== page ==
Rich or poor, for better or for worse, I cannot abide this many people trying to make a living in one place. I’ve done the touristy thing of course, but save from a few pocket highlights such as the mountain area of Darband, The Golestan Palace and photographing the bazaars, Tehran has little to offer me.With a population of around 9 million in the city and a further 16 million wider-spread, you can understand why.
Of course comparisons can be drawn with regard to any major metropolis.You need a marriage certificate to be in a hotel room together. I had to be quiet when anyone telephoned, sneak in past the neighbours (everyone is suspicious and a potential curtain twitcher) and under no circumstances was I to answer the door.After a while it begins to feel like you’re trapped – because you are. Sex education is non-existent and the illegal booze made at home in a bath-tub isn’t so hot on the liver.At any time of day or night, there is no respite from the sheer amount of people stomping to their destinations, shoe-horned into carriages, jostling for position on the escalators.Hanieh, my CS-host, has to get up at 5 am to make it into her work on time – such is the size of the window of clear roads, before all hell breaks loose and it’s taking an hour to travel what should take ten minutes.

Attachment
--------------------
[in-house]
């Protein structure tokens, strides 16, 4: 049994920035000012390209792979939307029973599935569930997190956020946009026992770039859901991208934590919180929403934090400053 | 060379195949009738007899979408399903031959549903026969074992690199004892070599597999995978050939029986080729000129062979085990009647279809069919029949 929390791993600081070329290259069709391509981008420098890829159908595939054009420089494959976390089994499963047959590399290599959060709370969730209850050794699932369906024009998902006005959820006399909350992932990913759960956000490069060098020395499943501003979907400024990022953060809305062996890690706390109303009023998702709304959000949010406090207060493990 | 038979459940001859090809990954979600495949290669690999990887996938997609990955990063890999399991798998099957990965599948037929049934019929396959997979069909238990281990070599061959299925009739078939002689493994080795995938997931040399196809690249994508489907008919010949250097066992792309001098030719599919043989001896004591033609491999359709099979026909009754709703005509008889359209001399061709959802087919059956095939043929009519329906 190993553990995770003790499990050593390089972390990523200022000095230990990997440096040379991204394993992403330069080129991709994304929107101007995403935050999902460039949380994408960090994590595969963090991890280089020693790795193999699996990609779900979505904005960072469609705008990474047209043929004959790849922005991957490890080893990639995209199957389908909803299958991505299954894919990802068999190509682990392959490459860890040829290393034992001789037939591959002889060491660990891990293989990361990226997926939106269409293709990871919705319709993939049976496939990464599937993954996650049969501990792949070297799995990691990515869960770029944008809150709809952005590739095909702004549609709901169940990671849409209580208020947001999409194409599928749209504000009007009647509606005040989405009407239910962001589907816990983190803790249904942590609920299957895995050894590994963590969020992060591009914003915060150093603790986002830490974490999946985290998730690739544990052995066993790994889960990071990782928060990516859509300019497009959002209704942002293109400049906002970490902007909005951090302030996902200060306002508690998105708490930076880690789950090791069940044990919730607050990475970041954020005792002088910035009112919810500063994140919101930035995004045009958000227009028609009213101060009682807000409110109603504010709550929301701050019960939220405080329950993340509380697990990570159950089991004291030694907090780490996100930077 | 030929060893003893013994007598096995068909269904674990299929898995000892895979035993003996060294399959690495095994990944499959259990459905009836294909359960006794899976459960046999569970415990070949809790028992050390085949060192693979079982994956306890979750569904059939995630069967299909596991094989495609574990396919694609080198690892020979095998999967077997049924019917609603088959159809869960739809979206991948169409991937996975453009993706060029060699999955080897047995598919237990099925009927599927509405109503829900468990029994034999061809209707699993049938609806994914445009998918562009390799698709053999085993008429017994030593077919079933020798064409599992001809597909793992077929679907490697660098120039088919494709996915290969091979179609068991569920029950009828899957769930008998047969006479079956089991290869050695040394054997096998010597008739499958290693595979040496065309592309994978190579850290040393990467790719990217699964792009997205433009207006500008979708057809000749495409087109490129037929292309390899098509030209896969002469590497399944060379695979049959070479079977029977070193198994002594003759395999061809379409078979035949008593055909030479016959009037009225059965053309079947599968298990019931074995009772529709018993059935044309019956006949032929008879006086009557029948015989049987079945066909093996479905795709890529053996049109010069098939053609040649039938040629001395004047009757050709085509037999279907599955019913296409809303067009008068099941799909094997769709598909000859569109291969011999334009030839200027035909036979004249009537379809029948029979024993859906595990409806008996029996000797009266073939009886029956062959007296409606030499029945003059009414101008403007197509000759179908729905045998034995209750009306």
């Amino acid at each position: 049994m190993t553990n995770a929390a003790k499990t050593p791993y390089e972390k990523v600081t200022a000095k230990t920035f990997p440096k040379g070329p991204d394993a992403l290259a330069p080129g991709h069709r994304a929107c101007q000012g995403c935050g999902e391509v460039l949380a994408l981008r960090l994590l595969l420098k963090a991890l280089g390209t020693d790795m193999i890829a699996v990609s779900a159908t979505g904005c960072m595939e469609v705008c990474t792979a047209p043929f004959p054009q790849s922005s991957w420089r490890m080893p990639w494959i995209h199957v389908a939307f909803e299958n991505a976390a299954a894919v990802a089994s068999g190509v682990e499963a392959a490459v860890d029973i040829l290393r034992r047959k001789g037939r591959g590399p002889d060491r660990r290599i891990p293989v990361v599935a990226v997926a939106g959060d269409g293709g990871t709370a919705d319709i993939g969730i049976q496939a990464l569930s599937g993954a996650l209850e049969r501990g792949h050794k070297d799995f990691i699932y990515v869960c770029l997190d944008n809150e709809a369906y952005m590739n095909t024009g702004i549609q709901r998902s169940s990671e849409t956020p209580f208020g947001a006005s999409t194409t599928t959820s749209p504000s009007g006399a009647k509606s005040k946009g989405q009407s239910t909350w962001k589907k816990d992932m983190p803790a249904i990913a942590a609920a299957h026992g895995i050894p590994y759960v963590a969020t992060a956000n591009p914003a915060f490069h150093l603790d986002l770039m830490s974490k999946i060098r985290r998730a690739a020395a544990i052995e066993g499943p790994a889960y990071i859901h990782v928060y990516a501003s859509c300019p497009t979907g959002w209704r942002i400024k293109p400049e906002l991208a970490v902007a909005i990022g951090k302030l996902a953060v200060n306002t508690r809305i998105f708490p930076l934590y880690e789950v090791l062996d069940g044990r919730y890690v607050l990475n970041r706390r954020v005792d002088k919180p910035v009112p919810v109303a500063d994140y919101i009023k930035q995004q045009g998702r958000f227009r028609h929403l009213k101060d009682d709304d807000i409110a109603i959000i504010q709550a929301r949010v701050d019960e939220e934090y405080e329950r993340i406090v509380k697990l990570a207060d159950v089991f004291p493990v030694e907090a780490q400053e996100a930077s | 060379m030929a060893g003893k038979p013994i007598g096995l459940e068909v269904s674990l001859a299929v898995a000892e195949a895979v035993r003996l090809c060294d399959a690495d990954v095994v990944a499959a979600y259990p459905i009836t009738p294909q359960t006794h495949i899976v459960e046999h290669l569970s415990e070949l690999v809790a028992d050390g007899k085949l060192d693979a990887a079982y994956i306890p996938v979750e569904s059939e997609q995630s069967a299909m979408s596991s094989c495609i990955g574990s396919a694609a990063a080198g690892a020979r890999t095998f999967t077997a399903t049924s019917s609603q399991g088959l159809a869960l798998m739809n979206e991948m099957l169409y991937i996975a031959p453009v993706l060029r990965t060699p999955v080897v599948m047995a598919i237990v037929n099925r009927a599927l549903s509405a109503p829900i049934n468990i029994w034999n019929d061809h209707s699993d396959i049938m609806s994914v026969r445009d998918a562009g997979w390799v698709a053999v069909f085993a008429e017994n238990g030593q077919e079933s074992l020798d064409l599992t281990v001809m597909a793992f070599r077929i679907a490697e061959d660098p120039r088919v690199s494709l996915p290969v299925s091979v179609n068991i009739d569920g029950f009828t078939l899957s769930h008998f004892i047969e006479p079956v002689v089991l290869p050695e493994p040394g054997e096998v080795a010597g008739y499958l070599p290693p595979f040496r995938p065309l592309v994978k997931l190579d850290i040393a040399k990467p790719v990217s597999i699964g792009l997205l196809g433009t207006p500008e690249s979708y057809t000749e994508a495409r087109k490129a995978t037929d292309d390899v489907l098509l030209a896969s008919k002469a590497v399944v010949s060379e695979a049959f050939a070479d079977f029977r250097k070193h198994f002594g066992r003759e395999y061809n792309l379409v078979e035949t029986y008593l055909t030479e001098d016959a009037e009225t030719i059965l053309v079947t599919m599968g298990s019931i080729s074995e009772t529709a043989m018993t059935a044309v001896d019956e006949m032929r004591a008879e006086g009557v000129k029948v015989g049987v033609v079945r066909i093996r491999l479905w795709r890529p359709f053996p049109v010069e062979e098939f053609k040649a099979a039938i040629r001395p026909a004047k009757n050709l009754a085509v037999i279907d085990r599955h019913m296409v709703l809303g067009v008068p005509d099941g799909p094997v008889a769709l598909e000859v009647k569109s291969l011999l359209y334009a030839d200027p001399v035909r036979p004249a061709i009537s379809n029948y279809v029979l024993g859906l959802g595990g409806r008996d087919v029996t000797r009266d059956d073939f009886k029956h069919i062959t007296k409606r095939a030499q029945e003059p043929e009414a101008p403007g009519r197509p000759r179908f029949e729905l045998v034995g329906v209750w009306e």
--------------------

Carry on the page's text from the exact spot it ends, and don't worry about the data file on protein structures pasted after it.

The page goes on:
Certain well-known websites are banned, the influences of the outside world regulated, and alcohol is prohibited, but available on the black market. Iranians in Tehran (and indeed the whole country) party hard in secret, and as I’ve already discovered, this can lead to dangerous excess.